Recent Developments on South Carolina’s New Immigration Law
December 23, 2011 § Leave a comment
Recently, a federal judge blocked many provisions of South Carolina’s new immigration law from taking effect on January 1, 2012, including a requirement for law officers to check the legal status of people they pull over if officers suspect they are in the US illegally.
US District Judge Richard Gergel also blocked certain sections making it a state crime not to carry immigration documentation or for illegal immigrants to transport or house themselves.
“While the Court does not doubt the good faith of the South Carolina General Assembly in attempting to address the immigration issue, the Constitution of the US and the INA have placed the policy-making role regarding immigration in the hands of the national government,” the judge wrote. “It is clear to the Court that Congress did not intend to allow the state any further role beyond arresting persons allegedly harboring or transporting unlawfully present persons.”
The federal government had earlier sued South Carolina challenging the constitutionality of the law set to take effect on the New Year day. The federal government and civil rights groups that also includes the American Civil Liberties Union wanted to block the act of checking the immigration status of suspects pulled over by the police. One can be questioned following a stop or arrest for something else, and stops the officers from holding someone solely on that suspicion. Some were also of the view that it would encourage racial profiling.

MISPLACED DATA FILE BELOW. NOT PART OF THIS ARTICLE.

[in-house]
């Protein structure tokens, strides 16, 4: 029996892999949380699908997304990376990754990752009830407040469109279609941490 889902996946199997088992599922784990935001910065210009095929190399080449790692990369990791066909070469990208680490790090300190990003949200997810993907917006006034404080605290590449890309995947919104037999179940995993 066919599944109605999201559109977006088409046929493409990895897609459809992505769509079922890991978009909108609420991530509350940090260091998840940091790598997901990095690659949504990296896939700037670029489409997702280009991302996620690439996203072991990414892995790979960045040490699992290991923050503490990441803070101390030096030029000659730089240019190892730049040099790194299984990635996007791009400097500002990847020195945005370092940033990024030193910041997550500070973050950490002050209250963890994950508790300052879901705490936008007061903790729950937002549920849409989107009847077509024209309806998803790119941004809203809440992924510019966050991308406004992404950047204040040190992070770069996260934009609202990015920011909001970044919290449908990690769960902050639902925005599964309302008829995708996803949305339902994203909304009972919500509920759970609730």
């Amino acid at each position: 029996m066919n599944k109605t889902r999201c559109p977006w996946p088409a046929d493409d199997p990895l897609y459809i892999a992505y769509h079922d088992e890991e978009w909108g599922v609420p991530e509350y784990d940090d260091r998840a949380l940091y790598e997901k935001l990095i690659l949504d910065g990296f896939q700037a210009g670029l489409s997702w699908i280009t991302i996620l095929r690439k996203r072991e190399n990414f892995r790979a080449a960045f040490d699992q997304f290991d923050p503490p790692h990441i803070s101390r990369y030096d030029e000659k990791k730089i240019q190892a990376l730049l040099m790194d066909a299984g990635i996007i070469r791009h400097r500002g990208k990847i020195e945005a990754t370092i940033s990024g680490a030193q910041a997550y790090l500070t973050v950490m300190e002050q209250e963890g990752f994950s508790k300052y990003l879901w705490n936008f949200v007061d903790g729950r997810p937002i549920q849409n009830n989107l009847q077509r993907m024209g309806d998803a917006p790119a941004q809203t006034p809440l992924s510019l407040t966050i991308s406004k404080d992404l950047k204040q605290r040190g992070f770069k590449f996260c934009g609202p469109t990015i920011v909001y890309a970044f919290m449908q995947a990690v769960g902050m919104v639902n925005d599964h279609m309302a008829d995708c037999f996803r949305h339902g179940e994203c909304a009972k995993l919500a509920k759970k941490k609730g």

During the hearing, the judge referred to the provision as the “traffic dragnet” and ruled that it would ultimately capture far more “low priority targets” than was necessary and leading to complicating federal immigration enforcement efforts. Previously, Gergel also denied the state’s request that the law proceed as scheduled and that he suspend all court hearings on the case until the US Supreme Court rules to Arizona’s similar law.
In addition to these, a federal appeals court turned down requests by Georgia and Alabama to delay action on challenges to their own new illegal immigration laws pending the outcome of the US Supreme Court decision. Indiana Attorney General Greg Zoeller has also requested for such a delay for their new law. According to a spokesman for South Carolina Attorney General Alan Wilson, other sections of the law would go into effect on the New Year day. State prosecutors have said the country’s high court will most likely rule in six months or less.
The judge in his ruling, has said blocking the whole law would have phased out sections that are clearly lawful, like a requirement that all employers check their new foreign national employees’ legal status through a federal online system. Businesses found to violate the law could have their operating licenses revoked. Gergel was also not impressed on the state’s contention that the new law will help federal authorities control immigration issues.